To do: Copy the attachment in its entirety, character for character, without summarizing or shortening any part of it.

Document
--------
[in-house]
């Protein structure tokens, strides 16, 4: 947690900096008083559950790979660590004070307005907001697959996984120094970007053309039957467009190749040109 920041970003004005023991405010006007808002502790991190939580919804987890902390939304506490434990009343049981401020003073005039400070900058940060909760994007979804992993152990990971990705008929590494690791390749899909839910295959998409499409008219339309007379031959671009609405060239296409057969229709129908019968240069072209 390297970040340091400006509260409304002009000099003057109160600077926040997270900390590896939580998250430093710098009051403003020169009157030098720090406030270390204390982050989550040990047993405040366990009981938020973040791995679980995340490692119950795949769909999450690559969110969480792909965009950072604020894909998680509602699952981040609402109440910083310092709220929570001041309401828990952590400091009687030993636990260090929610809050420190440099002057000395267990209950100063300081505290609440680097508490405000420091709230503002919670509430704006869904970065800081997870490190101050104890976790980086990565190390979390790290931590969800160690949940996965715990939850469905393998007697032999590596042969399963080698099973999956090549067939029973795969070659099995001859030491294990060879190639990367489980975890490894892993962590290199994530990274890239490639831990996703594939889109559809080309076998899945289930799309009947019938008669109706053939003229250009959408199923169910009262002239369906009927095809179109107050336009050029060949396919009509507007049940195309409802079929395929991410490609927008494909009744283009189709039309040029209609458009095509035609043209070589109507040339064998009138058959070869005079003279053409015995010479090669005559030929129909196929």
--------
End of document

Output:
[in-house]
């Protein structure tokens, strides 16, 4: 947690900096008083559950790979660590004070307005907001697959996984120094970007053309039957467009190749040109 920041970003004005023991405010006007808002502790991190939580919804987890902390939304506490434990009343049981401020003073005039400070900058940060909760994007979804992993152990990971990705008929590494690791390749899909839910295959998409499409008219339309007379031959671009609405060239296409057969229709129908019968240069072209 390297970040340091400006509260409304002009000099003057109160600077926040997270900390590896939580998250430093710098009051403003020169009157030098720090406030270390204390982050989550040990047993405040366990009981938020973040791995679980995340490692119950795949769909999450690559969110969480792909965009950072604020894909998680509602699952981040609402109440910083310092709220929570001041309401828990952590400091009687030993636990260090929610809050420190440099002057000395267990209950100063300081505290609440680097508490405000420091709230503002919670509430704006869904970065800081997870490190101050104890976790980086990565190390979390790290931590969800160690949940996965715990939850469905393998007697032999590596042969399963080698099973999956090549067939029973795969070659099995001859030491294990060879190639990367489980975890490894892993962590290199994530990274890239490639831990996703594939889109559809080309076998899945289930799309009947019938008669109706053939003229250009959408199923169910009262002239369906009927095809179109107050336009050029060949396919009509507007049940195309409802079929395929991410490609927008494909009744283009189709039309040029209609458009095509035609043209070589109507040339064998009138058959070869005079003279053409015995010479090669005559030929129909196929």